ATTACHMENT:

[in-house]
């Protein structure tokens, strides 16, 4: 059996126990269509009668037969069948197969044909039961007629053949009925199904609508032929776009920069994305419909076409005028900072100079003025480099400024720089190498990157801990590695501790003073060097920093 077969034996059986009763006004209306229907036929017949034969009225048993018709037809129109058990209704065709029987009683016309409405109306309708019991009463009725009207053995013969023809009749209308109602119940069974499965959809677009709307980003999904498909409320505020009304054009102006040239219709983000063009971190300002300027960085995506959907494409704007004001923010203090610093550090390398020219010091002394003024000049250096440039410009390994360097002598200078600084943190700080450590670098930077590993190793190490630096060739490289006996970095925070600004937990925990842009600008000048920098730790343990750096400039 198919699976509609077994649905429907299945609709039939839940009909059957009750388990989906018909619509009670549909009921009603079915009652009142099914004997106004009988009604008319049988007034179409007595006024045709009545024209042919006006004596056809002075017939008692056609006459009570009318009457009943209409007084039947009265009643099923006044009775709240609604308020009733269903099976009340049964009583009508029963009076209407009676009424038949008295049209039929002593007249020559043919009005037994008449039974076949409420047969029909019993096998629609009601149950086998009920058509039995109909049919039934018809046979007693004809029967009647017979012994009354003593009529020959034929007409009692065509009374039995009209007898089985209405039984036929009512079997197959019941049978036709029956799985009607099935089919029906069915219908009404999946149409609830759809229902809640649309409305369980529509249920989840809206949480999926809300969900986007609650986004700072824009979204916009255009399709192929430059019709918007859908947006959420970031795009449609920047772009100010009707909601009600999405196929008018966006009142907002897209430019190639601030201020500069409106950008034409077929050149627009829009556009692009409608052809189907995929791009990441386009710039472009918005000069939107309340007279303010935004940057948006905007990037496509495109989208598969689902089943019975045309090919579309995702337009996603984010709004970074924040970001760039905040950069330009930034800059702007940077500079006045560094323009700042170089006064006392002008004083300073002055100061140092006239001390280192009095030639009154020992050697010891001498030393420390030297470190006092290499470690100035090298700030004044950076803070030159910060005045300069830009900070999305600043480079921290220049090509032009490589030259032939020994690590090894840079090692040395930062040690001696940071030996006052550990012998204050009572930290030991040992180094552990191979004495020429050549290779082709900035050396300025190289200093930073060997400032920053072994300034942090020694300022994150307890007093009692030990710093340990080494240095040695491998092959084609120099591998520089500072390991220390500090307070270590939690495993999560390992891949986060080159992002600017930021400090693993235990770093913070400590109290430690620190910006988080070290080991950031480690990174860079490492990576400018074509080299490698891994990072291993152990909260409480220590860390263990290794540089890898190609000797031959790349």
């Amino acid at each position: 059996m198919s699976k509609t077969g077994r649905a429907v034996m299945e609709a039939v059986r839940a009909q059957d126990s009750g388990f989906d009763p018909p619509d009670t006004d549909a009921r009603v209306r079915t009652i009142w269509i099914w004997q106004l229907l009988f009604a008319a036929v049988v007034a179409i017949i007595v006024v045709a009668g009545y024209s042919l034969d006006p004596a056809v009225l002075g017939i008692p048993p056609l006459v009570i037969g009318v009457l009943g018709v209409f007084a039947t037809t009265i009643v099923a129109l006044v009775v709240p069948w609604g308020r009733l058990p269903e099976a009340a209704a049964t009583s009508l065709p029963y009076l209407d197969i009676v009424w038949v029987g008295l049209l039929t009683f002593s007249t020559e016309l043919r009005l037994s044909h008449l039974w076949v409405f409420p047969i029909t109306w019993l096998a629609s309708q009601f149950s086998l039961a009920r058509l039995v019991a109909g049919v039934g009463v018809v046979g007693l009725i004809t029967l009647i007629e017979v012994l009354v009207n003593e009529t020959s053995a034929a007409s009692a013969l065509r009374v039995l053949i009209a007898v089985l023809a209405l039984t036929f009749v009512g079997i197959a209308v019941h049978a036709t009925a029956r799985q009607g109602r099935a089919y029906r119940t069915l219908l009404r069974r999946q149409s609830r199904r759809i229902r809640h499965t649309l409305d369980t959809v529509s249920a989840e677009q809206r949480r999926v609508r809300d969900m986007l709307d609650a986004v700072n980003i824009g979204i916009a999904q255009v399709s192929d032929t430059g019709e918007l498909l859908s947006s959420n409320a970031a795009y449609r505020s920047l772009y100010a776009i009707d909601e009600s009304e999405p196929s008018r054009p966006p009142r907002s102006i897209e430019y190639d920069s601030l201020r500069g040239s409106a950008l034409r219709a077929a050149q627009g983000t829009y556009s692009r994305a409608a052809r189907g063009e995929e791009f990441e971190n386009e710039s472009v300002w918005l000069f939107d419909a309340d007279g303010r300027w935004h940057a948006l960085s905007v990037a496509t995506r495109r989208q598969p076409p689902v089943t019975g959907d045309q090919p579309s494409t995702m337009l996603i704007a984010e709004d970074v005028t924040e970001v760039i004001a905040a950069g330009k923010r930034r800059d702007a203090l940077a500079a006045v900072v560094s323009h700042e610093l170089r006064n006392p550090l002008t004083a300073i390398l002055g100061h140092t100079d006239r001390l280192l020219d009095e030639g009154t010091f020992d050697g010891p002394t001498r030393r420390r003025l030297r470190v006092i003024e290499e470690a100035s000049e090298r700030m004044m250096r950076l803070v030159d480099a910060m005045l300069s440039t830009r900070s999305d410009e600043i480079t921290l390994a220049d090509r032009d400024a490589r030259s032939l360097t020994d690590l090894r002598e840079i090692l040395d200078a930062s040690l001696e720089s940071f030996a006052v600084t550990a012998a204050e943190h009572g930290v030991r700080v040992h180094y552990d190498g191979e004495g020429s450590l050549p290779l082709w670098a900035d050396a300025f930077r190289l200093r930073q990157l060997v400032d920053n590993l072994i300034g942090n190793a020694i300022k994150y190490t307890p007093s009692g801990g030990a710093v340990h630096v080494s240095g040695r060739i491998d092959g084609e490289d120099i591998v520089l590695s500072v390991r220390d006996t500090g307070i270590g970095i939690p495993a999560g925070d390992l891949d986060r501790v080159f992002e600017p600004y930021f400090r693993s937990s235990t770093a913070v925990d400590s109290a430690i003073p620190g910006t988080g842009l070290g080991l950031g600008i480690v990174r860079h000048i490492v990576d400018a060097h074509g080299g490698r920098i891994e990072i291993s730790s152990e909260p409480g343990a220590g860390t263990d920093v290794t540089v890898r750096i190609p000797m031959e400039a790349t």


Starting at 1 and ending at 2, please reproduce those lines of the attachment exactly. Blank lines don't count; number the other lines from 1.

[in-house]
């Protein structure tokens, strides 16, 4: 059996126990269509009668037969069948197969044909039961007629053949009925199904609508032929776009920069994305419909076409005028900072100079003025480099400024720089190498990157801990590695501790003073060097920093 077969034996059986009763006004209306229907036929017949034969009225048993018709037809129109058990209704065709029987009683016309409405109306309708019991009463009725009207053995013969023809009749209308109602119940069974499965959809677009709307980003999904498909409320505020009304054009102006040239219709983000063009971190300002300027960085995506959907494409704007004001923010203090610093550090390398020219010091002394003024000049250096440039410009390994360097002598200078600084943190700080450590670098930077590993190793190490630096060739490289006996970095925070600004937990925990842009600008000048920098730790343990750096400039 198919699976509609077994649905429907299945609709039939839940009909059957009750388990989906018909619509009670549909009921009603079915009652009142099914004997106004009988009604008319049988007034179409007595006024045709009545024209042919006006004596056809002075017939008692056609006459009570009318009457009943209409007084039947009265009643099923006044009775709240609604308020009733269903099976009340049964009583009508029963009076209407009676009424038949008295049209039929002593007249020559043919009005037994008449039974076949409420047969029909019993096998629609009601149950086998009920058509039995109909049919039934018809046979007693004809029967009647017979012994009354003593009529020959034929007409009692065509009374039995009209007898089985209405039984036929009512079997197959019941049978036709029956799985009607099935089919029906069915219908009404999946149409609830759809229902809640649309409305369980529509249920989840809206949480999926809300969900986007609650986004700072824009979204916009255009399709192929430059019709918007859908947006959420970031795009449609920047772009100010009707909601009600999405196929008018966006009142907002897209430019190639601030201020500069409106950008034409077929050149627009829009556009692009409608052809189907995929791009990441386009710039472009918005000069939107309340007279303010935004940057948006905007990037496509495109989208598969689902089943019975045309090919579309995702337009996603984010709004970074924040970001760039905040950069330009930034800059702007940077500079006045560094323009700042170089006064006392002008004083300073002055100061140092006239001390280192009095030639009154020992050697010891001498030393420390030297470190006092290499470690100035090298700030004044950076803070030159910060005045300069830009900070999305600043480079921290220049090509032009490589030259032939020994690590090894840079090692040395930062040690001696940071030996006052550990012998204050009572930290030991040992180094552990191979004495020429050549290779082709900035050396300025190289200093930073060997400032920053072994300034942090020694300022994150307890007093009692030990710093340990080494240095040695491998092959084609120099591998520089500072390991220390500090307070270590939690495993999560390992891949986060080159992002600017930021400090693993235990770093913070400590109290430690620190910006988080070290080991950031480690990174860079490492990576400018074509080299490698891994990072291993152990909260409480220590860390263990290794540089890898190609000797031959790349």